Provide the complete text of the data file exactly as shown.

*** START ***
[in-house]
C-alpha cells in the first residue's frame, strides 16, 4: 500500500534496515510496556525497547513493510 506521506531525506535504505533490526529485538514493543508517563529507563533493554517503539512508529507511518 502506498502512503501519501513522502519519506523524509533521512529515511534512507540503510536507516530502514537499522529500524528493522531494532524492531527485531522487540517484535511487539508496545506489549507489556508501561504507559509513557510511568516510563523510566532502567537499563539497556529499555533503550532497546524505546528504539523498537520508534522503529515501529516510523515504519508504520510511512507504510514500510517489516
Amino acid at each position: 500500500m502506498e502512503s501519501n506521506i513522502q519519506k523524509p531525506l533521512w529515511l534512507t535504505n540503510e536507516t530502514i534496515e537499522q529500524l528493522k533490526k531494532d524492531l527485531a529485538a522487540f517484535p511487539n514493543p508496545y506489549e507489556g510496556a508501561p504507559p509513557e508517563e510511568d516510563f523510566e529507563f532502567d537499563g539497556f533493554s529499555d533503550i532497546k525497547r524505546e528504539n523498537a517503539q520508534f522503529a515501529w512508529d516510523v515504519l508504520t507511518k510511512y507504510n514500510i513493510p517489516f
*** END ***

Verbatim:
[in-house]
C-alpha cells in the first residue's frame, strides 16, 4: 500500500534496515510496556525497547513493510 506521506531525506535504505533490526529485538514493543508517563529507563533493554517503539512508529507511518 502506498502512503501519501513522502519519506523524509533521512529515511534512507540503510536507516530502514537499522529500524528493522531494532524492531527485531522487540517484535511487539508496545506489549507489556508501561504507559509513557510511568516510563523510566532502567537499563539497556529499555533503550532497546524505546528504539523498537520508534522503529515501529516510523515504519508504520510511512507504510514500510517489516
Amino acid at each position: 500500500m502506498e502512503s501519501n506521506i513522502q519519506k523524509p531525506l533521512w529515511l534512507t535504505n540503510e536507516t530502514i534496515e537499522q529500524l528493522k533490526k531494532d524492531l527485531a529485538a522487540f517484535p511487539n514493543p508496545y506489549e507489556g510496556a508501561p504507559p509513557e508517563e510511568d516510563f523510566e529507563f532502567d537499563g539497556f533493554s529499555d533503550i532497546k525497547r524505546e528504539n523498537a517503539q520508534f522503529a515501529w512508529d516510523v515504519l508504520t507511518k510511512y507504510n514500510i513493510p517489516f